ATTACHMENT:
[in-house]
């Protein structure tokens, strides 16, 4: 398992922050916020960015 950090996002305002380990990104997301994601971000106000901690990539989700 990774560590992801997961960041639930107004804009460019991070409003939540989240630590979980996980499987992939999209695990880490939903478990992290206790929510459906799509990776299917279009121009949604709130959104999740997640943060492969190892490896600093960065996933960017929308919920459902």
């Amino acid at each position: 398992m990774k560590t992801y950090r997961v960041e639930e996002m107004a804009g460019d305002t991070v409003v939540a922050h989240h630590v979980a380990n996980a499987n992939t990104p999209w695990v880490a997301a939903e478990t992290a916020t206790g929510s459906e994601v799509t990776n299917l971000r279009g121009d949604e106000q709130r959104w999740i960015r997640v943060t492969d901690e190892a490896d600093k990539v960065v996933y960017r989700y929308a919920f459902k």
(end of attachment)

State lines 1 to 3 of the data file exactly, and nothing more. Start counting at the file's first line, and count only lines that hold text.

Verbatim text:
[in-house]
């Protein structure tokens, strides 16, 4: 398992922050916020960015 950090996002305002380990990104997301994601971000106000901690990539989700 990774560590992801997961960041639930107004804009460019991070409003939540989240630590979980996980499987992939999209695990880490939903478990992290206790929510459906799509990776299917279009121009949604709130959104999740997640943060492969190892490896600093960065996933960017929308919920459902």
């Amino acid at each position: 398992m990774k560590t992801y950090r997961v960041e639930e996002m107004a804009g460019d305002t991070v409003v939540a922050h989240h630590v979980a380990n996980a499987n992939t990104p999209w695990v880490a997301a939903e478990t992290a916020t206790g929510s459906e994601v799509t990776n299917l971000r279009g121009d949604e106000q709130r959104w999740i960015r997640v943060t492969d901690e190892a490896d600093k990539v960065v996933y960017r989700y929308a919920f459902k």